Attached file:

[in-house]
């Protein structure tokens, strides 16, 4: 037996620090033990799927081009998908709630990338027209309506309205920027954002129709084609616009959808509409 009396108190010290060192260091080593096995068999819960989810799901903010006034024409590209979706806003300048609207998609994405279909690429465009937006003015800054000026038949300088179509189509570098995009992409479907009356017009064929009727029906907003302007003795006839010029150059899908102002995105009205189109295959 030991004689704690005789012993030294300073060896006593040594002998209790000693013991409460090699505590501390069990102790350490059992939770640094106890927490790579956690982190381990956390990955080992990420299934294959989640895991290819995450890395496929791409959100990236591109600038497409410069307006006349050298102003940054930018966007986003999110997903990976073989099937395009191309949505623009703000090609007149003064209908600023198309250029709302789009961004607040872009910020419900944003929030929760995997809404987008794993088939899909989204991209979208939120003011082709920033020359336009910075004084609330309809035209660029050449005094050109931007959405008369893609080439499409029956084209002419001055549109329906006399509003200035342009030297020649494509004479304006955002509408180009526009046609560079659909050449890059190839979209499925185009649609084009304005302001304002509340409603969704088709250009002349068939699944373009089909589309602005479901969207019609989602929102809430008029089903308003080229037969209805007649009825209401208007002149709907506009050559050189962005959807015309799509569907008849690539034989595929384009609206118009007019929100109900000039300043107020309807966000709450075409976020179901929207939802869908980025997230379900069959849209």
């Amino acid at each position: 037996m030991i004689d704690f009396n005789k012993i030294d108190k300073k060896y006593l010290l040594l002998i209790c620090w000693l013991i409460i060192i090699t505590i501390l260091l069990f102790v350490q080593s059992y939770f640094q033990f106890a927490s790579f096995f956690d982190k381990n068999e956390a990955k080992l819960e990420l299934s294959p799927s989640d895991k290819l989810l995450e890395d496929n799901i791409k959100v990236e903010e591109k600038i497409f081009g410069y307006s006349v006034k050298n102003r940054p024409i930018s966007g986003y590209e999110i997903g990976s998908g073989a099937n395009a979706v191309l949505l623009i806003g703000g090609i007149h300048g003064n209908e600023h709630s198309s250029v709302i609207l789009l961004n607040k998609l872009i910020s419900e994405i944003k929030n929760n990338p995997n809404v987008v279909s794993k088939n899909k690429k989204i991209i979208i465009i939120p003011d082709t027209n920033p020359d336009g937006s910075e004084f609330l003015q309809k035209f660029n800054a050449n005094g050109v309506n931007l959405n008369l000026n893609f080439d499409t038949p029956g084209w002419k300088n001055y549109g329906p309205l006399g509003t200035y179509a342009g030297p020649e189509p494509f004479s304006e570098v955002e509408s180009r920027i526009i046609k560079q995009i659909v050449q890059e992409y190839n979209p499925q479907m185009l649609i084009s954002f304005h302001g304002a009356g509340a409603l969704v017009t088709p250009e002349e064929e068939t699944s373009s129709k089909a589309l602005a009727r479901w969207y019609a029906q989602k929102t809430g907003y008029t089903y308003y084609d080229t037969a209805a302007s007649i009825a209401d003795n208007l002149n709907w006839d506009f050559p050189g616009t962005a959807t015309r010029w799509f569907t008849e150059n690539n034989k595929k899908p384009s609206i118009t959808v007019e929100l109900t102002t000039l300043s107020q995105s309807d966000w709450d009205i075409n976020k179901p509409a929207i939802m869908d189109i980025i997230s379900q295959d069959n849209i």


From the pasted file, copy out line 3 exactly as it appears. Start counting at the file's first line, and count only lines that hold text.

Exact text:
């Amino acid at each position: 037996m030991i004689d704690f009396n005789k012993i030294d108190k300073k060896y006593l010290l040594l002998i209790c620090w000693l013991i409460i060192i090699t505590i501390l260091l069990f102790v350490q080593s059992y939770f640094q033990f106890a927490s790579f096995f956690d982190k381990n068999e956390a990955k080992l819960e990420l299934s294959p799927s989640d895991k290819l989810l995450e890395d496929n799901i791409k959100v990236e903010e591109k600038i497409f081009g410069y307006s006349v006034k050298n102003r940054p024409i930018s966007g986003y590209e999110i997903g990976s998908g073989a099937n395009a979706v191309l949505l623009i806003g703000g090609i007149h300048g003064n209908e600023h709630s198309s250029v709302i609207l789009l961004n607040k998609l872009i910020s419900e994405i944003k929030n929760n990338p995997n809404v987008v279909s794993k088939n899909k690429k989204i991209i979208i465009i939120p003011d082709t027209n920033p020359d336009g937006s910075e004084f609330l003015q309809k035209f660029n800054a050449n005094g050109v309506n931007l959405n008369l000026n893609f080439d499409t038949p029956g084209w002419k300088n001055y549109g329906p309205l006399g509003t200035y179509a342009g030297p020649e189509p494509f004479s304006e570098v955002e509408s180009r920027i526009i046609k560079q995009i659909v050449q890059e992409y190839n979209p499925q479907m185009l649609i084009s954002f304005h302001g304002a009356g509340a409603l969704v017009t088709p250009e002349e064929e068939t699944s373009s129709k089909a589309l602005a009727r479901w969207y019609a029906q989602k929102t809430g907003y008029t089903y308003y084609d080229t037969a209805a302007s007649i009825a209401d003795n208007l002149n709907w006839d506009f050559p050189g616009t962005a959807t015309r010029w799509f569907t008849e150059n690539n034989k595929k899908p384009s609206i118009t959808v007019e929100l109900t102002t000039l300043s107020q995105s309807d966000w709450d009205i075409n976020k179901p509409a929207i939802m869908d189109i980025i997230s379900q295959d069959n849209i």